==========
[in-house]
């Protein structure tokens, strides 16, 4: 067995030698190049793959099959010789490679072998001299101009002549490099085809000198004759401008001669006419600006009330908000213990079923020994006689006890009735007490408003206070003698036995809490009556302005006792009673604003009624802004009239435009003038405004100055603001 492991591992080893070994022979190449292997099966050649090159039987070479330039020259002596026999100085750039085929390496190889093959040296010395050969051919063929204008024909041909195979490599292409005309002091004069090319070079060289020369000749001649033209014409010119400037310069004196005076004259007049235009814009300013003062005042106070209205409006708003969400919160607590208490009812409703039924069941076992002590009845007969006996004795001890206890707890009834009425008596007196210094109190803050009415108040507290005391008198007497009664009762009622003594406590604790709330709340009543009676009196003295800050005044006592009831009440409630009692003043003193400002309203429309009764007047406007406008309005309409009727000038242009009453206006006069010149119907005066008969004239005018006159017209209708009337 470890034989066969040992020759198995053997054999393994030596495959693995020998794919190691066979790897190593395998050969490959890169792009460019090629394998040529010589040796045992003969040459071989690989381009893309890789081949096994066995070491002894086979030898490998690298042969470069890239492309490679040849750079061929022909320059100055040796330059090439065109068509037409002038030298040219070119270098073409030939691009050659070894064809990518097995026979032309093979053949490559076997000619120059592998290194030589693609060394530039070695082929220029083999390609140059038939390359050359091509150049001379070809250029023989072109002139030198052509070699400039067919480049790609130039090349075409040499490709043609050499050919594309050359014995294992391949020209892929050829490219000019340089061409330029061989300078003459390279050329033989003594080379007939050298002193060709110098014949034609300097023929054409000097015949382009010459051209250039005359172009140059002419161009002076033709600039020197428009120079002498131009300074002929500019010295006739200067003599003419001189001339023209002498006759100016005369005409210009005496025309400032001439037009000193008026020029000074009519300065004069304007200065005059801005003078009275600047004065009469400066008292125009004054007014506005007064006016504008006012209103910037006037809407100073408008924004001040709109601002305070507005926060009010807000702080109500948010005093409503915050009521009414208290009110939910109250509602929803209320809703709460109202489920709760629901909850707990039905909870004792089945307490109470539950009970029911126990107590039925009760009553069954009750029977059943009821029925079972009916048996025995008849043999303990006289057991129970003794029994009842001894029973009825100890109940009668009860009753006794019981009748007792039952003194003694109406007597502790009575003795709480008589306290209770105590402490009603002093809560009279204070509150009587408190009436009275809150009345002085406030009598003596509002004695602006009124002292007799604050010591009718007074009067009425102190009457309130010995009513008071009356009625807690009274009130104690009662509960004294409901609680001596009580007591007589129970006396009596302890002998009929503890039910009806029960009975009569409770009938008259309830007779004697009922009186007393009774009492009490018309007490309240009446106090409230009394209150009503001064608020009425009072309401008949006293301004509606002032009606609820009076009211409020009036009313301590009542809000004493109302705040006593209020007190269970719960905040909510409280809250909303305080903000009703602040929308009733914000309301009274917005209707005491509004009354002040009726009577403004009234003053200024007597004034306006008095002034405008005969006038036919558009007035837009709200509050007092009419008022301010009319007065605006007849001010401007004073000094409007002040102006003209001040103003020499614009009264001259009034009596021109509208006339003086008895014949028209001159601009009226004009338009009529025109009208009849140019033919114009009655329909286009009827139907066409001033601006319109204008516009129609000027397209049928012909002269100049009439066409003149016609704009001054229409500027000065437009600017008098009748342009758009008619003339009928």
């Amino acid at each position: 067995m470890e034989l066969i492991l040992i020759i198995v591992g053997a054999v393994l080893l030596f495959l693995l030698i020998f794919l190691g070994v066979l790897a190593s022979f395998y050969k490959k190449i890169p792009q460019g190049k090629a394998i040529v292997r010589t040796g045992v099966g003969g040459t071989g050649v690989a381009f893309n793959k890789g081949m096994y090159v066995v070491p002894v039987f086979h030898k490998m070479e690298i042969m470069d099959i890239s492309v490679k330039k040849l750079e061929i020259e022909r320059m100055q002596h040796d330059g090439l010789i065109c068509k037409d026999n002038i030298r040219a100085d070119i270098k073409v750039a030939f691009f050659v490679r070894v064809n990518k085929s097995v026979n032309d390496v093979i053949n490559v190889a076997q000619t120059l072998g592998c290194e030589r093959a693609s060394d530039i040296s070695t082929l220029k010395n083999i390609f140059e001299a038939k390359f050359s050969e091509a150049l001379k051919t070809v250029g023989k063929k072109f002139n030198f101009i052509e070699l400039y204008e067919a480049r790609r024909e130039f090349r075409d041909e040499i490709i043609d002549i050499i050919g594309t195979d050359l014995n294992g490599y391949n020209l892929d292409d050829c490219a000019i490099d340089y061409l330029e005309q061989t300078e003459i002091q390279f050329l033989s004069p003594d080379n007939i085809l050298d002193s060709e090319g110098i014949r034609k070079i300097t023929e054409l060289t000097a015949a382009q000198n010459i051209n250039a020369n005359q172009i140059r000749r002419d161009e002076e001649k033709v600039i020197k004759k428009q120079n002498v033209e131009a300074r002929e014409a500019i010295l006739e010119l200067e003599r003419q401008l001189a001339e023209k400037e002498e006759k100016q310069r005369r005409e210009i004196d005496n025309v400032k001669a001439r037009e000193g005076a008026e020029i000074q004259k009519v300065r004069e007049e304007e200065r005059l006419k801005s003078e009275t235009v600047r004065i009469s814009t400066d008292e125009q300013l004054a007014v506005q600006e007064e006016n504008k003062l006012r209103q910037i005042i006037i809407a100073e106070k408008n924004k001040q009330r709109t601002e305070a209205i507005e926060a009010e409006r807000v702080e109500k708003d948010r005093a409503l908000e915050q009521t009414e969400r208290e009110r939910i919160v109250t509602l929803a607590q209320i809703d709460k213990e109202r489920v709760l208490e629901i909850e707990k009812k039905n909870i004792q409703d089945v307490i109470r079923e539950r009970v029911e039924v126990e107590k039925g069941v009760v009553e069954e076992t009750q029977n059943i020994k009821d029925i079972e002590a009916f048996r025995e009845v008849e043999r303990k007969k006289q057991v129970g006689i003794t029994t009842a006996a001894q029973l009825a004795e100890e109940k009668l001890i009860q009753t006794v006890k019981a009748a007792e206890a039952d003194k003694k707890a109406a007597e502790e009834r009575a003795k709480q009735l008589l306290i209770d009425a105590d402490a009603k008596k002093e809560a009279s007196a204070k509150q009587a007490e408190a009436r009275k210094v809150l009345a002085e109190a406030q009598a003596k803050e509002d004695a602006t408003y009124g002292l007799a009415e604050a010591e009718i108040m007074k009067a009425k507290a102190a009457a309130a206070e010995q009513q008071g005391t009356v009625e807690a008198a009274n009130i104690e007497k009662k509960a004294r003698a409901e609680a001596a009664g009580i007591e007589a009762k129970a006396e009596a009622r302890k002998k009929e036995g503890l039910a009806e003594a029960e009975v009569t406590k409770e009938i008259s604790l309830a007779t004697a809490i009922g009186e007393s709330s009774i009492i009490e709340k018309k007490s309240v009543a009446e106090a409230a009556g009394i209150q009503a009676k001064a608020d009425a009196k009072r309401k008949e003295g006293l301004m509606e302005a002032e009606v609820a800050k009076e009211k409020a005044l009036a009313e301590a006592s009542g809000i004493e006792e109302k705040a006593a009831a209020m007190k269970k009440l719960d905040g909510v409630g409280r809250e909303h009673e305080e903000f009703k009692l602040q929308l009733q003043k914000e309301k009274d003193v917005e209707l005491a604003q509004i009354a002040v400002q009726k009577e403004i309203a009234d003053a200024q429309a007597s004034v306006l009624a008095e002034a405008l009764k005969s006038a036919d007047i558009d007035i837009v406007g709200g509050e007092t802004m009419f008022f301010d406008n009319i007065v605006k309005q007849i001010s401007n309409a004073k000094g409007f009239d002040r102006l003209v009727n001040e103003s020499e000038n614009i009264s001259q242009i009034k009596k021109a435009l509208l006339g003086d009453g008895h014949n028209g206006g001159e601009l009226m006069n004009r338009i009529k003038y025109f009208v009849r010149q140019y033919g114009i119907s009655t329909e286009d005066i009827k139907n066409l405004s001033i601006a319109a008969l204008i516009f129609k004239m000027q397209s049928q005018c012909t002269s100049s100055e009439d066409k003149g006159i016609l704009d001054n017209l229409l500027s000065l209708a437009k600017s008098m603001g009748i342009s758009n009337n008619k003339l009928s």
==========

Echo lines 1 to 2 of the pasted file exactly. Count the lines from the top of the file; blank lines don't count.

[in-house]
């Protein structure tokens, strides 16, 4: 067995030698190049793959099959010789490679072998001299101009002549490099085809000198004759401008001669006419600006009330908000213990079923020994006689006890009735007490408003206070003698036995809490009556302005006792009673604003009624802004009239435009003038405004100055603001 492991591992080893070994022979190449292997099966050649090159039987070479330039020259002596026999100085750039085929390496190889093959040296010395050969051919063929204008024909041909195979490599292409005309002091004069090319070079060289020369000749001649033209014409010119400037310069004196005076004259007049235009814009300013003062005042106070209205409006708003969400919160607590208490009812409703039924069941076992002590009845007969006996004795001890206890707890009834009425008596007196210094109190803050009415108040507290005391008198007497009664009762009622003594406590604790709330709340009543009676009196003295800050005044006592009831009440409630009692003043003193400002309203429309009764007047406007406008309005309409009727000038242009009453206006006069010149119907005066008969004239005018006159017209209708009337 470890034989066969040992020759198995053997054999393994030596495959693995020998794919190691066979790897190593395998050969490959890169792009460019090629394998040529010589040796045992003969040459071989690989381009893309890789081949096994066995070491002894086979030898490998690298042969470069890239492309490679040849750079061929022909320059100055040796330059090439065109068509037409002038030298040219070119270098073409030939691009050659070894064809990518097995026979032309093979053949490559076997000619120059592998290194030589693609060394530039070695082929220029083999390609140059038939390359050359091509150049001379070809250029023989072109002139030198052509070699400039067919480049790609130039090349075409040499490709043609050499050919594309050359014995294992391949020209892929050829490219000019340089061409330029061989300078003459390279050329033989003594080379007939050298002193060709110098014949034609300097023929054409000097015949382009010459051209250039005359172009140059002419161009002076033709600039020197428009120079002498131009300074002929500019010295006739200067003599003419001189001339023209002498006759100016005369005409210009005496025309400032001439037009000193008026020029000074009519300065004069304007200065005059801005003078009275600047004065009469400066008292125009004054007014506005007064006016504008006012209103910037006037809407100073408008924004001040709109601002305070507005926060009010807000702080109500948010005093409503915050009521009414208290009110939910109250509602929803209320809703709460109202489920709760629901909850707990039905909870004792089945307490109470539950009970029911126990107590039925009760009553069954009750029977059943009821029925079972009916048996025995008849043999303990006289057991129970003794029994009842001894029973009825100890109940009668009860009753006794019981009748007792039952003194003694109406007597502790009575003795709480008589306290209770105590402490009603002093809560009279204070509150009587408190009436009275809150009345002085406030009598003596509002004695602006009124002292007799604050010591009718007074009067009425102190009457309130010995009513008071009356009625807690009274009130104690009662509960004294409901609680001596009580007591007589129970006396009596302890002998009929503890039910009806029960009975009569409770009938008259309830007779004697009922009186007393009774009492009490018309007490309240009446106090409230009394209150009503001064608020009425009072309401008949006293301004509606002032009606609820009076009211409020009036009313301590009542809000004493109302705040006593209020007190269970719960905040909510409280809250909303305080903000009703602040929308009733914000309301009274917005209707005491509004009354002040009726009577403004009234003053200024007597004034306006008095002034405008005969006038036919558009007035837009709200509050007092009419008022301010009319007065605006007849001010401007004073000094409007002040102006003209001040103003020499614009009264001259009034009596021109509208006339003086008895014949028209001159601009009226004009338009009529025109009208009849140019033919114009009655329909286009009827139907066409001033601006319109204008516009129609000027397209049928012909002269100049009439066409003149016609704009001054229409500027000065437009600017008098009748342009758009008619003339009928």